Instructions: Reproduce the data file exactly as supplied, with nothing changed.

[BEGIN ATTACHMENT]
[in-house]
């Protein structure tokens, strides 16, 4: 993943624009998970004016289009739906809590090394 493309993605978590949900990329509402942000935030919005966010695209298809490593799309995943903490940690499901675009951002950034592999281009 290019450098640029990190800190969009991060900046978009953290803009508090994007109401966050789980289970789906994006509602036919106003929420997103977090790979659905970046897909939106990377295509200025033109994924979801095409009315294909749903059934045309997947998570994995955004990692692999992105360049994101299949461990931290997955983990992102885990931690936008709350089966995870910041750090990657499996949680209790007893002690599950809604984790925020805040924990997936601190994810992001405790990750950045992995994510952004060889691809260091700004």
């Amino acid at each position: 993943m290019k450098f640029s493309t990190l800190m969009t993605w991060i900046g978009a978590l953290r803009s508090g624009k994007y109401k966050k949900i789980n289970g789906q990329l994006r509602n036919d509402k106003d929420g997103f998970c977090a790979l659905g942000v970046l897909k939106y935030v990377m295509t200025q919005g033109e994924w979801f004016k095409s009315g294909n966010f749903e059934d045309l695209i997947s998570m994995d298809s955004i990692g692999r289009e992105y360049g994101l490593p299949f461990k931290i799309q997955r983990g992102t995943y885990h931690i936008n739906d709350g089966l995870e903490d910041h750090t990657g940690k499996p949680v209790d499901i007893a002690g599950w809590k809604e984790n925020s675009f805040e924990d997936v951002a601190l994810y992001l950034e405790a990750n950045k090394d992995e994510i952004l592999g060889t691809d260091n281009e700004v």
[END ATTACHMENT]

[in-house]
């Protein structure tokens, strides 16, 4: 993943624009998970004016289009739906809590090394 493309993605978590949900990329509402942000935030919005966010695209298809490593799309995943903490940690499901675009951002950034592999281009 290019450098640029990190800190969009991060900046978009953290803009508090994007109401966050789980289970789906994006509602036919106003929420997103977090790979659905970046897909939106990377295509200025033109994924979801095409009315294909749903059934045309997947998570994995955004990692692999992105360049994101299949461990931290997955983990992102885990931690936008709350089966995870910041750090990657499996949680209790007893002690599950809604984790925020805040924990997936601190994810992001405790990750950045992995994510952004060889691809260091700004």
């Amino acid at each position: 993943m290019k450098f640029s493309t990190l800190m969009t993605w991060i900046g978009a978590l953290r803009s508090g624009k994007y109401k966050k949900i789980n289970g789906q990329l994006r509602n036919d509402k106003d929420g997103f998970c977090a790979l659905g942000v970046l897909k939106y935030v990377m295509t200025q919005g033109e994924w979801f004016k095409s009315g294909n966010f749903e059934d045309l695209i997947s998570m994995d298809s955004i990692g692999r289009e992105y360049g994101l490593p299949f461990k931290i799309q997955r983990g992102t995943y885990h931690i936008n739906d709350g089966l995870e903490d910041h750090t990657g940690k499996p949680v209790d499901i007893a002690g599950w809590k809604e984790n925020s675009f805040e924990d997936v951002a601190l994810y992001l950034e405790a990750n950045k090394d992995e994510i952004l592999g060889t691809d260091n281009e700004v």